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The San Francisco Bay Area is known for many things one of which is, as a hot bed of Latin Jazz music that captured the interest of percussionist Brian Andres upon relocating there in 1999. Now a veteran of the genre and band leader of the Afro-Cuban Jazz Cartel, Andres and the group tip their hat to the Area's Latin cultural ambiance with a tribute album simply titled San Francisco. The band's second album and follow up to their glowing debut Drummer's Speak (CD Baby, 2007), if there's any question as to whether this is a Latin jazz recording that pays homage to San Francisco, just sample the album's third piece "San Francisco Tiene Su Propio Son" and you will be convinced.
The percussive and gyrating "Soul Provider" featuring the leader on percussion, as well as saxophonist Tony Peebles, pianist Christian Tumalan and trumpeter Steffen Kuehn (All from the Pacific Mambo Orchestra), Henry Hung on a trumpet solo, a host of other players chanting and clapping, provides the clave, timbre and soul of the music. Conga master Javier Cabanillas displays his prowess on the instrument with a solo performance on yet another San Francisco tribute piece, "De San Francisco A Tijuana." The other solo track on the album is the finale "Bongo Reyoyo" where Carlos Caro is showcased ending the music with a brief but dazzling burst on the bongos.
Band bassist Aaron Germain contributes several compositions to the effort of which, "Higashi Nakano" with trombonist Jamie Dubberly doing the solos, clearly stands out as one of the best. Of course no real Latin-tinged album would be complete without at least one soft vocal spot and in this case, that would be the tune "Una Gota" warmly voiced by vocalist Gloria Amaral. There are a few uncommon standards here of which Joe Zawinul's "Black Market" and the Israel "Cachao" Lopez piece "Como Mi Ritmo No Hat Dos" are noteworthy.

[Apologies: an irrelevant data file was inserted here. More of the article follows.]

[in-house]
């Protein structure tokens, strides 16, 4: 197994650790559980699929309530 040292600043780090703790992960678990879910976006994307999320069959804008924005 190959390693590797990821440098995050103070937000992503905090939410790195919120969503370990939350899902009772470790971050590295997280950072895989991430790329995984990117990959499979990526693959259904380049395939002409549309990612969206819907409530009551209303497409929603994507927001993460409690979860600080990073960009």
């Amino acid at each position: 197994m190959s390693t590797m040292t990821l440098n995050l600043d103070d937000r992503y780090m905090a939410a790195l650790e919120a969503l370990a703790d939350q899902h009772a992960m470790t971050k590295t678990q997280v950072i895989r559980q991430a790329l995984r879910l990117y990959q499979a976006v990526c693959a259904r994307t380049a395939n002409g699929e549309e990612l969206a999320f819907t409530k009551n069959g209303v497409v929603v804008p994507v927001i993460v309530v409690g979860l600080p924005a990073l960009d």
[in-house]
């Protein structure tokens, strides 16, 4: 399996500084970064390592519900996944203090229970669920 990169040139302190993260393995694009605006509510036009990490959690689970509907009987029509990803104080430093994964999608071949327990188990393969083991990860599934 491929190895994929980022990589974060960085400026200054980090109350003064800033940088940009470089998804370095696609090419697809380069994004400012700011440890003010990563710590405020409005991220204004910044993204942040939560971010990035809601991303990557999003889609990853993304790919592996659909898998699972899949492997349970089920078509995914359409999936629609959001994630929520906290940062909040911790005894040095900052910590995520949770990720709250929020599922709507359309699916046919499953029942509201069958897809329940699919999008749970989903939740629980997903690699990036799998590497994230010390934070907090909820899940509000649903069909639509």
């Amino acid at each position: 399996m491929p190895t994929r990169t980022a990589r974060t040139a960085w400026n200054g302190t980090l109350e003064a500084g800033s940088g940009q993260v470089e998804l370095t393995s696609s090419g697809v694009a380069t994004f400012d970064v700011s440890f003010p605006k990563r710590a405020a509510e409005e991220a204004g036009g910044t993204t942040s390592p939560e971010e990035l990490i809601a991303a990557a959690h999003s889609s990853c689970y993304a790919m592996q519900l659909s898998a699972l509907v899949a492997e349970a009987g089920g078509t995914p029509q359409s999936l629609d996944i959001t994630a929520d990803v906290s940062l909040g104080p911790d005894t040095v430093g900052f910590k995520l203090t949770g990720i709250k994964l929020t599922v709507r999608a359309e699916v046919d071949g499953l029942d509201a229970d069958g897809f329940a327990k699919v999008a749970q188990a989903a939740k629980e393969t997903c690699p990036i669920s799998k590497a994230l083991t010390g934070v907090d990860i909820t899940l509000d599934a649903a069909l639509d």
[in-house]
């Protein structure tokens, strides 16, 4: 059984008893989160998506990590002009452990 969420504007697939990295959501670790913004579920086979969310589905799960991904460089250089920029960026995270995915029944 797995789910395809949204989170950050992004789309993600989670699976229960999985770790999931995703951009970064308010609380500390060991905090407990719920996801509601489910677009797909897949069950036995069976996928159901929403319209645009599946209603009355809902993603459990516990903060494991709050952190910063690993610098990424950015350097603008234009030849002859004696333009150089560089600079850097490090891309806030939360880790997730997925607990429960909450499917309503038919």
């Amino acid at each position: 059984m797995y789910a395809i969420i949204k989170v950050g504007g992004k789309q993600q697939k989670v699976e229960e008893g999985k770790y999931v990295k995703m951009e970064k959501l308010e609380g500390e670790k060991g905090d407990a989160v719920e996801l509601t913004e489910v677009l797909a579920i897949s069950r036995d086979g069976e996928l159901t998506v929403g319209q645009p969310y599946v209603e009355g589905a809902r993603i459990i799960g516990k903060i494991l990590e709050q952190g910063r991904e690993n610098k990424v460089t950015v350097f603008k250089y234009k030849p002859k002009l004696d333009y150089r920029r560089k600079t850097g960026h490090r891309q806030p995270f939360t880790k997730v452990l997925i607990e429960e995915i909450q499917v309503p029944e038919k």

Hefty percussion has always served as the meaty side of Latin music and with this San Francisco tribute album, drummer Brian Andres and his Afro-Cuban Jazz Cartel provide the beat, the brains and the brawn of this percussive-flavored big band Latin jazz experience.
Track Listing: Sand Castles; Nothing But Trouble; San Francisco Tiene Su Propio Son; Black Market; Higashi Nakano; Soul Provider; De San Francisco A Tijuana; Bugs On A Windshield; Una Gota; Off The Cuff; Como Mi Ritmo No Hay Dos; Bongo Reyoyo.
Personnel: Brian Andres: drums, percussion; Christian Tumalan: piano; Aaron Germain: bass; Tony Peebles: saxophones; Jamie Dubberly: trombone; Steffen Kuehn: trumpet; Carlos Caro: bongo, campana, quiro, conga (4), timbal (1, 2, 5, 6, 8); Gloria Amaral: vocals (9); Camilo Landau: tres (3); Patricio Angulo: chekere, conga (1, 2, 6), timbal (3, 4, 11); Javier Cabanillas: conga; Niki Smith: coro; Braulia Barrera: vocals, coro (3, 11); Henry Hung: flugelhorn, trumpet.
I love jazz because I enjoy the freedom.
I was first exposed to jazz when I was 17.
I met Cedar Walton at a concert in San Paulo.
The best show I ever attended was Helio Jambao trio.
The first jazz record I bought was Witchcraft by George Benson.
My advice to new listeners is listen to the old school first.